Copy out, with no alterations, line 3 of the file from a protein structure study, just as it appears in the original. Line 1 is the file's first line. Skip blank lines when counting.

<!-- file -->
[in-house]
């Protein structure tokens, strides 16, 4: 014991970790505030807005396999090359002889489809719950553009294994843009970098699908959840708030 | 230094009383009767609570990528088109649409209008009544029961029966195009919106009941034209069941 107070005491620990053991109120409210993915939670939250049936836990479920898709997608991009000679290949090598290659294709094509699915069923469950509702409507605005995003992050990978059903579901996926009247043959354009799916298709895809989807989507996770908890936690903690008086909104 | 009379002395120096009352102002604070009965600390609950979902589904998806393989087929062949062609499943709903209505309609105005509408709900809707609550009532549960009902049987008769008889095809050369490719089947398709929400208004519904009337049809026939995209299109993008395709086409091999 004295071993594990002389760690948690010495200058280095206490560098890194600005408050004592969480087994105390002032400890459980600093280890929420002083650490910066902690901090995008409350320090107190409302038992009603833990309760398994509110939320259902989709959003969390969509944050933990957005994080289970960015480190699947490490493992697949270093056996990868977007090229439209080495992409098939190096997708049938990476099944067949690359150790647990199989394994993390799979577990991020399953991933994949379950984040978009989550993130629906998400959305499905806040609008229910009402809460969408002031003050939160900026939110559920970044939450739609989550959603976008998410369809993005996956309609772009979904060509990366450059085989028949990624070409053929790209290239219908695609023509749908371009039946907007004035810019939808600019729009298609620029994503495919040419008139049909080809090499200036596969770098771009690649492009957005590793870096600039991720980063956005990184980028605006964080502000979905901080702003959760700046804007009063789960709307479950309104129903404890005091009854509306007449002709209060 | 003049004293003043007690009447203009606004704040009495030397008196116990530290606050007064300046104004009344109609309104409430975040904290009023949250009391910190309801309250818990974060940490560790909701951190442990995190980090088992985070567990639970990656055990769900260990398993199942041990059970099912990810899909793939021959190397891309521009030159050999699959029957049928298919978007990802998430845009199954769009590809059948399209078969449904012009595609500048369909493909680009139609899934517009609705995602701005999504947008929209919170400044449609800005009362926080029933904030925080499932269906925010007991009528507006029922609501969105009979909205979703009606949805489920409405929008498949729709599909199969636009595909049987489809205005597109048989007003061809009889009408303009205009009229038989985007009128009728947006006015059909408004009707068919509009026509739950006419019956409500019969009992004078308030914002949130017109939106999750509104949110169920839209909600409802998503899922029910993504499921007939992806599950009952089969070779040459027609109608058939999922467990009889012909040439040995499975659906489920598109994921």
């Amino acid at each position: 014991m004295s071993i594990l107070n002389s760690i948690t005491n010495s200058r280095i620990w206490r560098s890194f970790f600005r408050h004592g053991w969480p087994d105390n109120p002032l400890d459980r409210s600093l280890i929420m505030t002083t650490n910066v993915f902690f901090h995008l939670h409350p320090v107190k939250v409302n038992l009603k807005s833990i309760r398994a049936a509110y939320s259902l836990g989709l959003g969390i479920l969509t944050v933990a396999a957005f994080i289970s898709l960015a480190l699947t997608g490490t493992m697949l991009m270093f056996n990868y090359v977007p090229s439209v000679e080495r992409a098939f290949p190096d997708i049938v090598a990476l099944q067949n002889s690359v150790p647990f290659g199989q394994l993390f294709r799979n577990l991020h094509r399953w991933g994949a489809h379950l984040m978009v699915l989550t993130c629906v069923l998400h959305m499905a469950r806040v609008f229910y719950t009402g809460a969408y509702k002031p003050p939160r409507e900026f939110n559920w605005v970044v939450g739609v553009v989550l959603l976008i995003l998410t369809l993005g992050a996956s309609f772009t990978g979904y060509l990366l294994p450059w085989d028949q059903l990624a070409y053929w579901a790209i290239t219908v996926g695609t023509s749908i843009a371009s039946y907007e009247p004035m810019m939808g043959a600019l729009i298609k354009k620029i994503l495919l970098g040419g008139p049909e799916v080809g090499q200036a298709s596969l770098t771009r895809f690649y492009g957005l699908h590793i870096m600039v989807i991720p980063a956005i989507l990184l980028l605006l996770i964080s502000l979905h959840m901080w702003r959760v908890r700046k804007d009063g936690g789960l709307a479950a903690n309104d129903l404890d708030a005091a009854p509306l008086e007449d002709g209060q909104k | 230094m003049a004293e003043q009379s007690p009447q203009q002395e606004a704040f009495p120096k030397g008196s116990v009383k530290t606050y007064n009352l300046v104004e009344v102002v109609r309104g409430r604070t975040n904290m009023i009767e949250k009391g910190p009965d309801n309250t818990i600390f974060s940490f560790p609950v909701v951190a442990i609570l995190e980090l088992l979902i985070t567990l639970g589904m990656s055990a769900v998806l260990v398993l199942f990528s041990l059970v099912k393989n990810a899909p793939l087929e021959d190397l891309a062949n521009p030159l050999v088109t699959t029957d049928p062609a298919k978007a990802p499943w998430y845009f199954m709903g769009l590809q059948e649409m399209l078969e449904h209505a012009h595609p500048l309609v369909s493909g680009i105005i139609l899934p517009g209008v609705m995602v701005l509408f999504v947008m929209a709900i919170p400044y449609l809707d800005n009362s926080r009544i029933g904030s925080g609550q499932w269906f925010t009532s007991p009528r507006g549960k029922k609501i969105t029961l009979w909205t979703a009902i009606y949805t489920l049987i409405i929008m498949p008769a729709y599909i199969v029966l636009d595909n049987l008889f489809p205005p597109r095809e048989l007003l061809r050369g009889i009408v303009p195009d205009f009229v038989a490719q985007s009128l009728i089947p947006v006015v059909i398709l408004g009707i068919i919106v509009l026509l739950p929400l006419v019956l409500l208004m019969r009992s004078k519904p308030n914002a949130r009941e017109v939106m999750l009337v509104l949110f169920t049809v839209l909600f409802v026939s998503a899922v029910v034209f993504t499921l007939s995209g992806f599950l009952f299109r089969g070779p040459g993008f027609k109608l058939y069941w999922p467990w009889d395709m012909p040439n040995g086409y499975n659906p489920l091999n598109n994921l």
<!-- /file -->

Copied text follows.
């Amino acid at each position: 014991m004295s071993i594990l107070n002389s760690i948690t005491n010495s200058r280095i620990w206490r560098s890194f970790f600005r408050h004592g053991w969480p087994d105390n109120p002032l400890d459980r409210s600093l280890i929420m505030t002083t650490n910066v993915f902690f901090h995008l939670h409350p320090v107190k939250v409302n038992l009603k807005s833990i309760r398994a049936a509110y939320s259902l836990g989709l959003g969390i479920l969509t944050v933990a396999a957005f994080i289970s898709l960015a480190l699947t997608g490490t493992m697949l991009m270093f056996n990868y090359v977007p090229s439209v000679e080495r992409a098939f290949p190096d997708i049938v090598a990476l099944q067949n002889s690359v150790p647990f290659g199989q394994l993390f294709r799979n577990l991020h094509r399953w991933g994949a489809h379950l984040m978009v699915l989550t993130c629906v069923l998400h959305m499905a469950r806040v609008f229910y719950t009402g809460a969408y509702k002031p003050p939160r409507e900026f939110n559920w605005v970044v939450g739609v553009v989550l959603l976008i995003l998410t369809l993005g992050a996956s309609f772009t990978g979904y060509l990366l294994p450059w085989d028949q059903l990624a070409y053929w579901a790209i290239t219908v996926g695609t023509s749908i843009a371009s039946y907007e009247p004035m810019m939808g043959a600019l729009i298609k354009k620029i994503l495919l970098g040419g008139p049909e799916v080809g090499q200036a298709s596969l770098t771009r895809f690649y492009g957005l699908h590793i870096m600039v989807i991720p980063a956005i989507l990184l980028l605006l996770i964080s502000l979905h959840m901080w702003r959760v908890r700046k804007d009063g936690g789960l709307a479950a903690n309104d129903l404890d708030a005091a009854p509306l008086e007449d002709g209060q909104k | 230094m003049a004293e003043q009379s007690p009447q203009q002395e606004a704040f009495p120096k030397g008196s116990v009383k530290t606050y007064n009352l300046v104004e009344v102002v109609r309104g409430r604070t975040n904290m009023i009767e949250k009391g910190p009965d309801n309250t818990i600390f974060s940490f560790p609950v909701v951190a442990i609570l995190e980090l088992l979902i985070t567990l639970g589904m990656s055990a769900v998806l260990v398993l199942f990528s041990l059970v099912k393989n990810a899909p793939l087929e021959d190397l891309a062949n521009p030159l050999v088109t699959t029957d049928p062609a298919k978007a990802p499943w998430y845009f199954m709903g769009l590809q059948e649409m399209l078969e449904h209505a012009h595609p500048l309609v369909s493909g680009i105005i139609l899934p517009g209008v609705m995602v701005l509408f999504v947008m929209a709900i919170p400044y449609l809707d800005n009362s926080r009544i029933g904030s925080g609550q499932w269906f925010t009532s007991p009528r507006g549960k029922k609501i969105t029961l009979w909205t979703a009902i009606y949805t489920l049987i409405i929008m498949p008769a729709y599909i199969v029966l636009d595909n049987l008889f489809p205005p597109r095809e048989l007003l061809r050369g009889i009408v303009p195009d205009f009229v038989a490719q985007s009128l009728i089947p947006v006015v059909i398709l408004g009707i068919i919106v509009l026509l739950p929400l006419v019956l409500l208004m019969r009992s004078k519904p308030n914002a949130r009941e017109v939106m999750l009337v509104l949110f169920t049809v839209l909600f409802v026939s998503a899922v029910v034209f993504t499921l007939s995209g992806f599950l009952f299109r089969g070779p040459g993008f027609k109608l058939y069941w999922p467990w009889d395709m012909p040439n040995g086409y499975n659906p489920l091999n598109n994921l």